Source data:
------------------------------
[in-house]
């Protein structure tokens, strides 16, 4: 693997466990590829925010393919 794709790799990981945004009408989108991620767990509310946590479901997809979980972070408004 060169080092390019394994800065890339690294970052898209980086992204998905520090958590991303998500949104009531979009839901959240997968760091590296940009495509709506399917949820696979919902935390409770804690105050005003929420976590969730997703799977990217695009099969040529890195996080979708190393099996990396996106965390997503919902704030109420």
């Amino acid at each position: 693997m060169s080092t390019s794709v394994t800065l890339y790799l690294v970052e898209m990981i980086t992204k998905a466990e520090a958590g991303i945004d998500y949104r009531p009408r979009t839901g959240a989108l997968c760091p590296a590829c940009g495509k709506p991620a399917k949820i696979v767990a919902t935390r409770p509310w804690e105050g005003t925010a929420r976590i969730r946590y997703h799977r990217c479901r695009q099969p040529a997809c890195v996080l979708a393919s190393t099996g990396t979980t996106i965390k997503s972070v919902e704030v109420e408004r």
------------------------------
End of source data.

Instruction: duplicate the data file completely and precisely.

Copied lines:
[in-house]
């Protein structure tokens, strides 16, 4: 693997466990590829925010393919 794709790799990981945004009408989108991620767990509310946590479901997809979980972070408004 060169080092390019394994800065890339690294970052898209980086992204998905520090958590991303998500949104009531979009839901959240997968760091590296940009495509709506399917949820696979919902935390409770804690105050005003929420976590969730997703799977990217695009099969040529890195996080979708190393099996990396996106965390997503919902704030109420």
């Amino acid at each position: 693997m060169s080092t390019s794709v394994t800065l890339y790799l690294v970052e898209m990981i980086t992204k998905a466990e520090a958590g991303i945004d998500y949104r009531p009408r979009t839901g959240a989108l997968c760091p590296a590829c940009g495509k709506p991620a399917k949820i696979v767990a919902t935390r409770p509310w804690e105050g005003t925010a929420r976590i969730r946590y997703h799977r990217c479901r695009q099969p040529a997809c890195v996080l979708a393919s190393t099996g990396t979980t996106i965390k997503s972070v919902e704030v109420e408004r």